For Genia, the decision ultimately came down to Sergey. While her husband admits he was thinking as much about his own future as his son’s, for her, “it was 80/20 about Sergey.” They formally applied for an exit visa in September 1978. Michael was promptly fired. Genia, who had obtained her job through a relative, had to quit to insulate him from any recrimination. “When he got a whiff of our intentions,” she says, “he said ‘please get out of there as soon as possible.’ It had to be a secret from everybody at work, my real reason for leaving. So I lied to all of my coworkers that I was simply leaving my job because I got another job, where I would only have to be at work three days a week and the salary would be higher. I made up—totally made up—the name of a place where I was planning to work.” There was no other job, of course, and suddenly they found themselves with no income. To get by, Michael translated technical books into English, but it was painstaking work. He also began to teach himself computer programming, having no expectation of getting an academic position if they ever got out. When Genia found temporary work, again lying about her situation, they shared responsibility for looking after Sergey, who stayed at home rather than attend a miserable Soviet pre-school.
And then they waited.
For many Soviet Jews, exit visas never came. But, in May 1979, the Brins were granted papers to leave the U.S.S.R. “We hoped it would happen,” Genia says, “but we were completely surprised by how quickly it did.” The timing was fortuitous: They were among the last Jews allowed to leave until the Gorbachev era.
Sergey, who turned six that summer, remembers what followed as simply “unsettling”—literally so. “We were in different places from day to day,” he says. The journey was a blur. First Vienna, where the family was met by representatives of HIAS, the Hebrew Immigrant Aid Society, which helped thousands of Eastern European Jews establish new lives in the free world. Then, on to the suburbs of Paris, where Michael’s “unofficial” Jewish Ph.D. advisor, Anatole Katok, had arranged a temporary research position for him at the Institut des Hautes Etudes Scientifiques. Katok, who had emigrated the year before with his family, looked after the Brins and paved the way for Michael to teach at Maryland.
When the family finally landed in America on October 25, they were met at New York’s Kennedy Airport by friends from Moscow. Sergey’s first memory of the United States was of sitting in the backseat of the car, amazed at all the giant automobiles on the highway as their hosts drove them home to Long Island.
The Brins found a house to rent in Maryland—a simple, cinder-block structure in a lower-middle-class neighborhood not far from the university campus. With a $2,000 loan from the Jewish community, they bought a 1973 Ford Maverick. And, at Katok’s suggestion, they enrolled Sergey in Paint Branch Montessori School in Adelphi, Maryland.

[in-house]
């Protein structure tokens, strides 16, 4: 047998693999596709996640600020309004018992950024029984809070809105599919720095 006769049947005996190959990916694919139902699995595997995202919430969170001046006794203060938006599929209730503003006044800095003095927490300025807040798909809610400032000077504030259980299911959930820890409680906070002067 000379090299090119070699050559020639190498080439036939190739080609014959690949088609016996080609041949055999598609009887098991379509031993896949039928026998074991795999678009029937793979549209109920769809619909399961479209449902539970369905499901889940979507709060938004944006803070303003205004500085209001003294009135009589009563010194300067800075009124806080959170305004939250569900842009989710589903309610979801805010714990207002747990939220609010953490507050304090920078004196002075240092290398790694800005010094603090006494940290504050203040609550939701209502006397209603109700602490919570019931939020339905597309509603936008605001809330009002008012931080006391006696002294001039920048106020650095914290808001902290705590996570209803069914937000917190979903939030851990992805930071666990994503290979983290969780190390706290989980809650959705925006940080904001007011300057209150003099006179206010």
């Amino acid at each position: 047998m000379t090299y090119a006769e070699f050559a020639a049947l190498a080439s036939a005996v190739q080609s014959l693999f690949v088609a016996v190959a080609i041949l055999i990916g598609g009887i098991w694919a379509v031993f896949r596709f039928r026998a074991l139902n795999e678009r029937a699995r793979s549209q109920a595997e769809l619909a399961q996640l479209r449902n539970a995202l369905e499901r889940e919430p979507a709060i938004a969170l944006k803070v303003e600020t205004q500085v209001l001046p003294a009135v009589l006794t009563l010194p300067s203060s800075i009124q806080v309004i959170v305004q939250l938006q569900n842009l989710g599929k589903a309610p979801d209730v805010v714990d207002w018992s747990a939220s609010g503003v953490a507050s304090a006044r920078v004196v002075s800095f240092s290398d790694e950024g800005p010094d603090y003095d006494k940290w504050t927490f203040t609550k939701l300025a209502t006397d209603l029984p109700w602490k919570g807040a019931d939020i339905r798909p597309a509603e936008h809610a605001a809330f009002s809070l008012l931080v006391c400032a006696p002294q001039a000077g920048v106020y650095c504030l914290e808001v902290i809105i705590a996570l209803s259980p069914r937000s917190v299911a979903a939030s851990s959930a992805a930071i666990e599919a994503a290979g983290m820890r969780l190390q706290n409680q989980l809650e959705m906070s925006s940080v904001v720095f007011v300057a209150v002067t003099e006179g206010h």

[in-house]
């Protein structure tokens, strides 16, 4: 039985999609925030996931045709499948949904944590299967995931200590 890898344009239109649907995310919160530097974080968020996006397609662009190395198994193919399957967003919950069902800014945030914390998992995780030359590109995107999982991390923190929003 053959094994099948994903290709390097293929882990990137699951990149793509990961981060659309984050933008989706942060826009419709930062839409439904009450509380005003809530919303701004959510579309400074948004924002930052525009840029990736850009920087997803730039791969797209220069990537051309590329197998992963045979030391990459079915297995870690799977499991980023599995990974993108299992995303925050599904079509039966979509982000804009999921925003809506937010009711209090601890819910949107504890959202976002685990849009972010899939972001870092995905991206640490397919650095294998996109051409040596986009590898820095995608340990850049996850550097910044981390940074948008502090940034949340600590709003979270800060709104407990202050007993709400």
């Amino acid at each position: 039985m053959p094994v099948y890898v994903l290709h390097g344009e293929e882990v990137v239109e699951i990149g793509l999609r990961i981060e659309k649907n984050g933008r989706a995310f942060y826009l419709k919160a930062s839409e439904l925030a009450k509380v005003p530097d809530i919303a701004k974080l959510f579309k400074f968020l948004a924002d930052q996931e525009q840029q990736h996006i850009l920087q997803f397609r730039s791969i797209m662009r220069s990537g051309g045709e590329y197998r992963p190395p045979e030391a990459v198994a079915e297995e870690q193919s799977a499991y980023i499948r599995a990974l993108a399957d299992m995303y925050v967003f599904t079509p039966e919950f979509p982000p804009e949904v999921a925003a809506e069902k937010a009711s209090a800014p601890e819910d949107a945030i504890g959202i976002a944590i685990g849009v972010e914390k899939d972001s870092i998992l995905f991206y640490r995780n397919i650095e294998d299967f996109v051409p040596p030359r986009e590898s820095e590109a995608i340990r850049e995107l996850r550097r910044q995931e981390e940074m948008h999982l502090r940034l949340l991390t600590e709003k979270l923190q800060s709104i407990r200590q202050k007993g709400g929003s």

He struggled to adjust. Bright-eyed and bashful, with only a rudimentary knowledge of English, Sergey spoke with a heavy accent when he started school. “It was a difficult year for him, the first year,” recalls Genia. “We were constantly discussing the fact we had been told that children are like sponges, that they immediately grasp the language and have no problem, and that wasn’t the case.”
Patty Barshay, the school’s director, became a friend and mentor to Sergey and his parents. She invited them to a party at her house that first December (“a bunch of Jewish people with nothing to do on Christmas Day”) and wound up teaching Genia how to drive. Everywhere they turned, there was so much to take in. “I remember them inviting me over for dinner one day,” Barshay says, “and I asked Genia, ‘What kind of meat is this?’ She had no idea. They had never seen so much meat” as American supermarkets offer.
When I ask about her former pupil, Barshay lights up, obviously proud of Sergey’s achievements. “Sergey wasn’t a particularly outgoing child,” she says, “but he always had the self-confidence to pursue what he had his mind set on.”
He gravitated toward puzzles, maps and math games that taught multiplication. “I really enjoyed the Montessori method,” he tells me. “I could grow at my own pace.” He adds that the Montessori environment—which gives students the freedom to choose activities that suit their interests—helped foster his creativity.
“He was interested in everything,” Barshay says, but adds, “I never thought he was any brighter than anyone else.”
One thing the Brins shared with thousands of other families emigrating to the West from the Soviet Union was the discovery that, suddenly, they were free to be Jews.
“Russian Jews lacked the vocabulary to even articulate what they were feeling,” says Lenny Gusel, the founder of a San Francisco-based network of Russian-Jewish immigrants; many newcomers he encounters struggle with this fundamental change. “They were considered Jews back home. Here they were considered Russians. Many longed just to assimilate as Americans.” Gusel’s group, which he calls the “79ers,” after the peak year of immigration in the 1970s, and its New York cousin, RJeneration, have attracted hundreds of 20- and 30-something immigrants who grapple with their Jewish identity. “Sergey is the absolute emblem of our group, the number one Russian-Jewish immigrant success story,” he says.